Sattar: I think, Mr. Secretary, you should answer the question but I want to preface it with one remark: the government and people of Pakistan are deeply grateful to the United States for the role of good offices that it has been performing in the crisis ever since December 2001. Mr. Secretary -- (inaudible) I think Mr. Secretary --
Rumsfeld: No, I've answered --
Q: No, but the mike has been given to me, Mr. Secretary. My question to you is that you were quoted as saying in the press that you are bringing some proposal for establishing a mechanism to verify the infiltration, the so-called infiltration, across the Line of Control. Have you discussed any proposal with the Pakistani president and authorities with regard to the establishment of such system?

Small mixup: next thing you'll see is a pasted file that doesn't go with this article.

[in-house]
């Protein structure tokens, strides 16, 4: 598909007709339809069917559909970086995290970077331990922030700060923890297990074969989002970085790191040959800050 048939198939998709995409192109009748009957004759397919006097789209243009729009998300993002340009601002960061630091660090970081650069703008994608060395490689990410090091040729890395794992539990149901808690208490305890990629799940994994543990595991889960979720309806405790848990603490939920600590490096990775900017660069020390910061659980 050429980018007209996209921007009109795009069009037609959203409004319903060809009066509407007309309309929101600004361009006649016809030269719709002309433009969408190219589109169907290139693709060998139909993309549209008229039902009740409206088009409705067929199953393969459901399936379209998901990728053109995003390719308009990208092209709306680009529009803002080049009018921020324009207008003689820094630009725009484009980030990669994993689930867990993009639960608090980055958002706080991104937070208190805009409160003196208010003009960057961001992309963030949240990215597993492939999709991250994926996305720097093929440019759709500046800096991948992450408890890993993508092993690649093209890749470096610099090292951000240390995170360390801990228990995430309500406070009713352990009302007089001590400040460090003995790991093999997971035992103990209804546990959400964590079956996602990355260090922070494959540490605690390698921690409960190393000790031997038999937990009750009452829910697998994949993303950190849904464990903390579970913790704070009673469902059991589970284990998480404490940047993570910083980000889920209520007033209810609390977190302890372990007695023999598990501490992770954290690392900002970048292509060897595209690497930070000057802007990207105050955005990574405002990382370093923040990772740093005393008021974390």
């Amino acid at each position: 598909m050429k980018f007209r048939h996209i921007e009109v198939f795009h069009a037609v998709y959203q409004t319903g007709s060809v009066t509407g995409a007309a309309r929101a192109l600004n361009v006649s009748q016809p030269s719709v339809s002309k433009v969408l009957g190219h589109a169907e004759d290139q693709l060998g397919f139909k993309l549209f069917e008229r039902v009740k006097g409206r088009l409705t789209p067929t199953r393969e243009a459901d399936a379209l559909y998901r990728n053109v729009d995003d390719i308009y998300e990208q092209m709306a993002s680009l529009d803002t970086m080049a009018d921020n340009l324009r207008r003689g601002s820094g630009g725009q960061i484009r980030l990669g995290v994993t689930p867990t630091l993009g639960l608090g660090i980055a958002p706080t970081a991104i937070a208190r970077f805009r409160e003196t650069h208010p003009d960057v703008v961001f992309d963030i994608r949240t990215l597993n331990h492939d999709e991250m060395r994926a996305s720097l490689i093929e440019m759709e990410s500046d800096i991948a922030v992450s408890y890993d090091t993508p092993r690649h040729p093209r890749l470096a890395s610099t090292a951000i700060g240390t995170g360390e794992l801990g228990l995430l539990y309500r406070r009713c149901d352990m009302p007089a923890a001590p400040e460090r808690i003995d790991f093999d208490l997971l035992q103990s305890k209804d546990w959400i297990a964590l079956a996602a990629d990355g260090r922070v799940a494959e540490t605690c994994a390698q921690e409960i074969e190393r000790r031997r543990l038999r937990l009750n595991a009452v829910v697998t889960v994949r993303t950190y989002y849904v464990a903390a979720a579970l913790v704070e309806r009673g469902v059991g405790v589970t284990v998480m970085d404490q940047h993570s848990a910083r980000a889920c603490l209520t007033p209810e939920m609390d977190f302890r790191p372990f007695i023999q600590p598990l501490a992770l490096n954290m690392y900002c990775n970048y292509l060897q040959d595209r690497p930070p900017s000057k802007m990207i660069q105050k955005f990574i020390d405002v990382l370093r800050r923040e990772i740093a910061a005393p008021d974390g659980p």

Q: Let me supplement to this question, Mr. Secretary. India and New Delhi both are endorsing the view that the so-called infiltration from across the border is lessened. On the other side, India has unleashed [a] reign of terror in the part of Kashmir controlled by New Delhi. Mr. Secretary, Indians have arrested three political leaders who are for the political solution of the Kashmir problem. Would you care to comment? Will United States of America do something to control the human rights violations in the part of Kashmir controlled by India, and does it concern you, Mr. Secretary, that what is happening across the LoC now with the people who are asking for peaceful solution of that problem? Thank you.
Q. One more supplement, sir. (Laughter.)